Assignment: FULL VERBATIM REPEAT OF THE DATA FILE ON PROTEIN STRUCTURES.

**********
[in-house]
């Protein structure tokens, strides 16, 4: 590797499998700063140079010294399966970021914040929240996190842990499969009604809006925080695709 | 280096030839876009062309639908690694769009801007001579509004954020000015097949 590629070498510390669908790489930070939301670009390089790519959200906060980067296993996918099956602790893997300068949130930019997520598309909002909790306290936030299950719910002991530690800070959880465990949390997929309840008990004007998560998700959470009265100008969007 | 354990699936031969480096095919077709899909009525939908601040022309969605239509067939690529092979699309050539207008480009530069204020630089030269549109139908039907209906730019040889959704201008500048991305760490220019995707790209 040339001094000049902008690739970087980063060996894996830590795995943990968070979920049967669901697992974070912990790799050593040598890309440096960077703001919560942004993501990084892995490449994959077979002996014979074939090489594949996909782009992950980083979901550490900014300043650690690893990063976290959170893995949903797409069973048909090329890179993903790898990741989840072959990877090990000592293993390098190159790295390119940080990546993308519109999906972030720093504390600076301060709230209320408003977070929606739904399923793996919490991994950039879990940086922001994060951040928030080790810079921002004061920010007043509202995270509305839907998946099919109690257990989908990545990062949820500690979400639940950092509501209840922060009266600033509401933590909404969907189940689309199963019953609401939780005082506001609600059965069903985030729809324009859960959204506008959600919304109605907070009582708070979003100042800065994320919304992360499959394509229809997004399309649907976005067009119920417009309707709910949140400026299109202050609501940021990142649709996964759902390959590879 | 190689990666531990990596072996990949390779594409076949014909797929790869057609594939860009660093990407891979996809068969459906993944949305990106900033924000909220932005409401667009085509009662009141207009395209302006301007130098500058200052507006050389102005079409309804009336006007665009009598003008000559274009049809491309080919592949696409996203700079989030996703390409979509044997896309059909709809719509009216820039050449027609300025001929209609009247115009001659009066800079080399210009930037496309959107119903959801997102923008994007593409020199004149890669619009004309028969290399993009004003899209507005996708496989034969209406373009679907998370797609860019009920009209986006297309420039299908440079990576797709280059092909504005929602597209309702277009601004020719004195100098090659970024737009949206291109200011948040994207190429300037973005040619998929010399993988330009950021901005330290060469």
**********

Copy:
[in-house]
């Protein structure tokens, strides 16, 4: 590797499998700063140079010294399966970021914040929240996190842990499969009604809006925080695709 | 280096030839876009062309639908690694769009801007001579509004954020000015097949 590629070498510390669908790489930070939301670009390089790519959200906060980067296993996918099956602790893997300068949130930019997520598309909002909790306290936030299950719910002991530690800070959880465990949390997929309840008990004007998560998700959470009265100008969007 | 354990699936031969480096095919077709899909009525939908601040022309969605239509067939690529092979699309050539207008480009530069204020630089030269549109139908039907209906730019040889959704201008500048991305760490220019995707790209 040339001094000049902008690739970087980063060996894996830590795995943990968070979920049967669901697992974070912990790799050593040598890309440096960077703001919560942004993501990084892995490449994959077979002996014979074939090489594949996909782009992950980083979901550490900014300043650690690893990063976290959170893995949903797409069973048909090329890179993903790898990741989840072959990877090990000592293993390098190159790295390119940080990546993308519109999906972030720093504390600076301060709230209320408003977070929606739904399923793996919490991994950039879990940086922001994060951040928030080790810079921002004061920010007043509202995270509305839907998946099919109690257990989908990545990062949820500690979400639940950092509501209840922060009266600033509401933590909404969907189940689309199963019953609401939780005082506001609600059965069903985030729809324009859960959204506008959600919304109605907070009582708070979003100042800065994320919304992360499959394509229809997004399309649907976005067009119920417009309707709910949140400026299109202050609501940021990142649709996964759902390959590879 | 190689990666531990990596072996990949390779594409076949014909797929790869057609594939860009660093990407891979996809068969459906993944949305990106900033924000909220932005409401667009085509009662009141207009395209302006301007130098500058200052507006050389102005079409309804009336006007665009009598003008000559274009049809491309080919592949696409996203700079989030996703390409979509044997896309059909709809719509009216820039050449027609300025001929209609009247115009001659009066800079080399210009930037496309959107119903959801997102923008994007593409020199004149890669619009004309028969290399993009004003899209507005996708496989034969209406373009679907998370797609860019009920009209986006297309420039299908440079990576797709280059092909504005929602597209309702277009601004020719004195100098090659970024737009949206291109200011948040994207190429300037973005040619998929010399993988330009950021901005330290060469």